Speedrunning Games – Definitions and Guides for Parents

“Did you see?”
“I’m gonna need more than that. Like, anything about anything.”
“Super Mario Brothers. There’s a new world record for beating it. It’s down to 4:56”
“You can beat Super Mario Brothers in less than five minutes?”
“I can’t… But people can. They found a flagpole glitch that let’em shave off time.”
“A flag what now?”
“A glitch. They shaved off like 3 tenths of a second.”
“Wait. Wait wait wait. 3 tenths of a second. That’s a thing. That’s a thing people do. Run games to shave off fractions of a second.”
“Um… Yea-ah. It’s speedrunning. Three tenths of a second is a big deal.”
“I’m sure it is.”
“Seriously. It’s HUGE”
“Mm-hmm”
“Ugh… You just. Don’t. Get it.”

Yup. Speedrunning. It’s a thing. And it’s a big deal for a subset of gamers. There’s even a biannual charity event for it: Games Done Quick. Where the dedicated get together and stream out playing games as fast as humanly possible.

Seriously. I’m not kidding, like really really fast: Speed Running Records

And while it absolutely seems crazy, If you’ve seen a few runs, particularly if you’ve played the games, there’s very much a sense of skill and artistry to it. It’s the same sort of rush you get seeing anyone performing at the top of their game (no pun intended… well, only kinda intended)

The kiddos are ALL about the streaming these days. Watching others play on youtube, twitch, or mixer is huge. Speedrunning plays directly into that, with most of the folks in the scene recording and uploading videos of their runs and attempts, which helps propagate and build on the pastime.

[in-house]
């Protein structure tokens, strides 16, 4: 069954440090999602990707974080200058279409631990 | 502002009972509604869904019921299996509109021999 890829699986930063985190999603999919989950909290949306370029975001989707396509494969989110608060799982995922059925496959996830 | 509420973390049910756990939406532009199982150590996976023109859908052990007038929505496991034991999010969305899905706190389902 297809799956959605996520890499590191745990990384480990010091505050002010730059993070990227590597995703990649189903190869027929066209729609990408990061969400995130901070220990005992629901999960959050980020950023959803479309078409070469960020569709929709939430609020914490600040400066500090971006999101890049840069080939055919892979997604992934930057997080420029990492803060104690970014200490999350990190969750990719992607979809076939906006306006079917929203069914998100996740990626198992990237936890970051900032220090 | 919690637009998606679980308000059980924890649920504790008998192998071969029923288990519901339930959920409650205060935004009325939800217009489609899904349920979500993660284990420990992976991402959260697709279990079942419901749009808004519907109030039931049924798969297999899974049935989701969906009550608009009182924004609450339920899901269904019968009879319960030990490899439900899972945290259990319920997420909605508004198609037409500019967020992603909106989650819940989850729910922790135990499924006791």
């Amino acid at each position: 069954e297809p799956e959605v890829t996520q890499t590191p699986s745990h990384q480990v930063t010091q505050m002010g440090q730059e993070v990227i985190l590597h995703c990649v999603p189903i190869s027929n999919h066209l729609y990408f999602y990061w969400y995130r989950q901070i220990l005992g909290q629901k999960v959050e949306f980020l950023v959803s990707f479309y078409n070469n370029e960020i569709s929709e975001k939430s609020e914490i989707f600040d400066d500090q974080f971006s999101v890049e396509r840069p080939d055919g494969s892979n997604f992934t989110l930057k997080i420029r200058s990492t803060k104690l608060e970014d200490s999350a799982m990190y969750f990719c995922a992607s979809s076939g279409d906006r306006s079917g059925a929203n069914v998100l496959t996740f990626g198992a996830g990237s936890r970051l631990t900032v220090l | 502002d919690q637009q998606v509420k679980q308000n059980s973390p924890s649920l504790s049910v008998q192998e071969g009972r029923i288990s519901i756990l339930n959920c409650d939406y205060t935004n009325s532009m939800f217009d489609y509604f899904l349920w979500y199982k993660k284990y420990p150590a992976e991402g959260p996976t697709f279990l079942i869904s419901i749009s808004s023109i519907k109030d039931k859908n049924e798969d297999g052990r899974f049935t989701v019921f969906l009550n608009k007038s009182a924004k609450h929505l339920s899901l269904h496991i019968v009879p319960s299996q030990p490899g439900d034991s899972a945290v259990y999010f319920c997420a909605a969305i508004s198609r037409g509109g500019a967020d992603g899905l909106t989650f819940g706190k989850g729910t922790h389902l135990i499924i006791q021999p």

As an example, Here’s a link to a wikipedia page solely dedicated to speed run times for the Super Mario Brothers franchise:

Yeah… It’s a thing.

So… People just play a game as fast as they can?

Mostly. That said, as with any activity with dedicated and zealous participants, it has a layers of complexity and terminology all it’s own.

The first thing to take away is that, while on the surface the goal is to play a particular game as fast as possible, there’s a number of mutually agreed on rules and terms that go along with that, allowing different players playing the same title to be able to compare times and results in a more “apples to apples” format. Some of these are more or less universal, others are more game specific.

Okay. Then what’s a PB, a WR, or a Death Warp?

That is all part of the lingo – Just like a TD, or touchdown in football. As called out above, if your kiddo is into doing or watching speedruns, chances are you’ll hear some esoteric phrasing .

  • 100% – Pretty much what you would guess, this is a run that completes the whole game, usually getting all the collectible items, taking care of quests, defeating all the major bosses, clearing all the levels, etc…
  • Any% – This is where the amount of game completed doesn’t matter. It’s all about the speed, getting from beginning to end as fast possible, so skipping out on content is encouraged.
  • Clipping – I know this will come as a surprise, but games aren’t perfect. In order to keep performance up, sometimes the code that runs physics (so things like, preventing the player from going through walls) can sometimes run a little slow. Also, sometimes, things just don’t have collision – meaning they can be walked right through. Speedrunners find these spots and, where possible, use them to get to other parts of the game faster than normal.